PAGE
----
If you just acquired a domain name (with or without email accounts), this wouldn’t work out of the box.
First, you’d have to find a way to make your domain name point to your IP address, which is the IP your ISP assigns to your router, and thus likely to change every other day, so you’d have to enlist the service of a dynamic DNS provider that takes care of this as well.
Then you’d have to decide whether you’d establish routes and port forwards to devices behind your router (like Pi-hole) to make them publicly available via your domain name, which in turn implies to setup your firewall correctly etc. etc.
For most home users, this is clearly not something they strive for.
And if you do that the wrong way, you might end up routing your DNS traffic through public internet, which is both slower and more insecure than keeping it local (though I am insinuating a major misconfiguration here).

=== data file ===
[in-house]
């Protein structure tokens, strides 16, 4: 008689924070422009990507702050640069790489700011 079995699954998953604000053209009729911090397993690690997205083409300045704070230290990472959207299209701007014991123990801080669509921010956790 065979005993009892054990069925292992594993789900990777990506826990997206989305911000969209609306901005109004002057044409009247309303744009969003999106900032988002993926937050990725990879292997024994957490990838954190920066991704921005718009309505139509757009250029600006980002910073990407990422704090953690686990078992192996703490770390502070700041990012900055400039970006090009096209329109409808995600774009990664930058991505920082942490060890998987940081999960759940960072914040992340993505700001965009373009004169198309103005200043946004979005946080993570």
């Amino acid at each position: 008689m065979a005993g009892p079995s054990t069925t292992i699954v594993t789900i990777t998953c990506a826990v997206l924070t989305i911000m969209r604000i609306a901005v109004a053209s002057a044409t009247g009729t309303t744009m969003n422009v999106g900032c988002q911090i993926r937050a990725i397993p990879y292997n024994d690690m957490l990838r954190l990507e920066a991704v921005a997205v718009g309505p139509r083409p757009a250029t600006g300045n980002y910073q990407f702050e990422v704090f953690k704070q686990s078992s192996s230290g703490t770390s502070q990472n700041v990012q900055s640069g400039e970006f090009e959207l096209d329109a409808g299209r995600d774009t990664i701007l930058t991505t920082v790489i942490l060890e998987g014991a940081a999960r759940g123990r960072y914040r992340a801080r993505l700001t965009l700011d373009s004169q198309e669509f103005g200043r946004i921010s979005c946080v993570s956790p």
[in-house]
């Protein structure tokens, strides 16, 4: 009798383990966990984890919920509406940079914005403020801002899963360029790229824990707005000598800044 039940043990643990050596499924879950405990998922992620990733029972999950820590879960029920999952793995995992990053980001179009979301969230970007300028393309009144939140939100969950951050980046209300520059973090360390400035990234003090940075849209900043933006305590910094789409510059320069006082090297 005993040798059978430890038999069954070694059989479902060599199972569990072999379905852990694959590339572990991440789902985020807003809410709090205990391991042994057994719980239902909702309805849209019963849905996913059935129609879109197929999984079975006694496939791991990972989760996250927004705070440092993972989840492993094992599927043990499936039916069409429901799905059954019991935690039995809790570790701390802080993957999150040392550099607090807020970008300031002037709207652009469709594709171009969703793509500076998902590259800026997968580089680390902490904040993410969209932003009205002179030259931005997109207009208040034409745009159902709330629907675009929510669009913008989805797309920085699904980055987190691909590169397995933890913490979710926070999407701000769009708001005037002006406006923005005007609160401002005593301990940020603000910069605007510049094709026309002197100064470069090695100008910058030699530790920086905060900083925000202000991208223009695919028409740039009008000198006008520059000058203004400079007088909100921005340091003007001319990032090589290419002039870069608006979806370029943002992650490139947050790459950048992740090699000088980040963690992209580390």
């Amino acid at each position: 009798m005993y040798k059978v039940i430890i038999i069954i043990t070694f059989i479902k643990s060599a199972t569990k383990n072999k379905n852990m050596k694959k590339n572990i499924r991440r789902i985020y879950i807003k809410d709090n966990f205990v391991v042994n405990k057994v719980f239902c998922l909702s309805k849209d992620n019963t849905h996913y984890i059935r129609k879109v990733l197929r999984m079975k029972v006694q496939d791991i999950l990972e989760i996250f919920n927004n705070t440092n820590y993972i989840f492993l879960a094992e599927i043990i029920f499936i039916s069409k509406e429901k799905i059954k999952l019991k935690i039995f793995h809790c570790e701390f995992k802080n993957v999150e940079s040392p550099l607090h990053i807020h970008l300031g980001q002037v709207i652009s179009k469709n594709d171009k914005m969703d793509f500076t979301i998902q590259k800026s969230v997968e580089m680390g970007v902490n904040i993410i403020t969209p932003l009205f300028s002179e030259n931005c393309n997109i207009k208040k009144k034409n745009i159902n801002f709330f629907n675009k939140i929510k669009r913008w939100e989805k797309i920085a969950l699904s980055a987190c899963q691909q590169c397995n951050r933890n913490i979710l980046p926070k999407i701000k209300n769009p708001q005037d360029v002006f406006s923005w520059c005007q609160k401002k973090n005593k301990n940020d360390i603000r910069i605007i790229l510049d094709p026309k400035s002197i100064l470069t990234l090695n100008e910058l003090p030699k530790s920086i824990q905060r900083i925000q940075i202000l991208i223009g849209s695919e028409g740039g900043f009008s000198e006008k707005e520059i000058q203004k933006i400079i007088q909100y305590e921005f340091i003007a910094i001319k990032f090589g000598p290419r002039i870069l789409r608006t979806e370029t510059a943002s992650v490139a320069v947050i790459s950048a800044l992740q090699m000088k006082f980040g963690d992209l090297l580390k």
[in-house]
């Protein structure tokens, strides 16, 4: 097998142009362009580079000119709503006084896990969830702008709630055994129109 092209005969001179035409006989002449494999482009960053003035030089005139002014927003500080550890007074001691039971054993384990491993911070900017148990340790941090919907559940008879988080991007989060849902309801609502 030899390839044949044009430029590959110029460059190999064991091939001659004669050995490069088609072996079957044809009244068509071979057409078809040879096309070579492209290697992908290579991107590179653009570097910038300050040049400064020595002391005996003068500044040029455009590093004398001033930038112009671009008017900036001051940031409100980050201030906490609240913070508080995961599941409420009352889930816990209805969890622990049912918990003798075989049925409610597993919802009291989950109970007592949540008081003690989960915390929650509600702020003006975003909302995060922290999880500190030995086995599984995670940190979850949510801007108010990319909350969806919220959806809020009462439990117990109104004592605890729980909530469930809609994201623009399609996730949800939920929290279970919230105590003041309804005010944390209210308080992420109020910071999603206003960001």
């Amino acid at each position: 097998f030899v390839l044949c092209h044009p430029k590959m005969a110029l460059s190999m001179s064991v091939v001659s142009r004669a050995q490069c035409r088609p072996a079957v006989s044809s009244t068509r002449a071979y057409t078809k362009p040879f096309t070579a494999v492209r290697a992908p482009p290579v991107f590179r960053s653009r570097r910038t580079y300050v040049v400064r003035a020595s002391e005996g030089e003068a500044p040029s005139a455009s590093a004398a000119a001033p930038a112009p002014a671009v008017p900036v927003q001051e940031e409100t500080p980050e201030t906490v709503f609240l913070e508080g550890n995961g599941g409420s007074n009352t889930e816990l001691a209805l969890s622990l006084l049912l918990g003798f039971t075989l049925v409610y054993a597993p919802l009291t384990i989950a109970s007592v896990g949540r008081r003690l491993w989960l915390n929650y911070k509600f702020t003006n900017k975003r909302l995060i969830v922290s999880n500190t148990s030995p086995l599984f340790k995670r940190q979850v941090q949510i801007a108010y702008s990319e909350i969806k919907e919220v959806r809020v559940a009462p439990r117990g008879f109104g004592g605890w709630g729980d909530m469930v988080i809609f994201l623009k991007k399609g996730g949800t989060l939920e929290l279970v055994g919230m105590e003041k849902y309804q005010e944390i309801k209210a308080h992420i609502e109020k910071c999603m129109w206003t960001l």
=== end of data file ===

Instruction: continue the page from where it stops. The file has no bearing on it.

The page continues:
If you just want to use your domain name on your local network for vanity reasons, you could add a respective
.com entry to
But even then, you should be careful as to not blocking yourself from access to your mail, which -as I presume- is hosted by the vendor who provides your domain and uses the same domain name.
Thus, my strong advice would be to stick with
.local (unless you are not only familiar but at ease with points I’ve raised).